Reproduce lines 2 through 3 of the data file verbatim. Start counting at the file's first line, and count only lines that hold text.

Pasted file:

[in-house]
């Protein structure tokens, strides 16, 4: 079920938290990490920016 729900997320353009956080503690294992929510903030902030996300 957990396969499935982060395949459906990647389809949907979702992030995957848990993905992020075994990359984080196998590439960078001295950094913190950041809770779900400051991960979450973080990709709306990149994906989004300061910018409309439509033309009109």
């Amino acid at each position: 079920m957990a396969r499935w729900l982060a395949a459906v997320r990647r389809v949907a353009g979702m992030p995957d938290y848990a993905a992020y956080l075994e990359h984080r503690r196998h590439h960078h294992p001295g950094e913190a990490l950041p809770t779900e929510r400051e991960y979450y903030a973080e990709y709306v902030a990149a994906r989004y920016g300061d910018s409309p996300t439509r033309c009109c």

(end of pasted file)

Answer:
């Protein structure tokens, strides 16, 4: 079920938290990490920016 729900997320353009956080503690294992929510903030902030996300 957990396969499935982060395949459906990647389809949907979702992030995957848990993905992020075994990359984080196998590439960078001295950094913190950041809770779900400051991960979450973080990709709306990149994906989004300061910018409309439509033309009109």
């Amino acid at each position: 079920m957990a396969r499935w729900l982060a395949a459906v997320r990647r389809v949907a353009g979702m992030p995957d938290y848990a993905a992020y956080l075994e990359h984080r503690r196998h590439h960078h294992p001295g950094e913190a990490l950041p809770t779900e929510r400051e991960y979450y903030a973080e990709y709306v902030a990149a994906r989004y920016g300061d910018s409309p996300t439509r033309c009109c």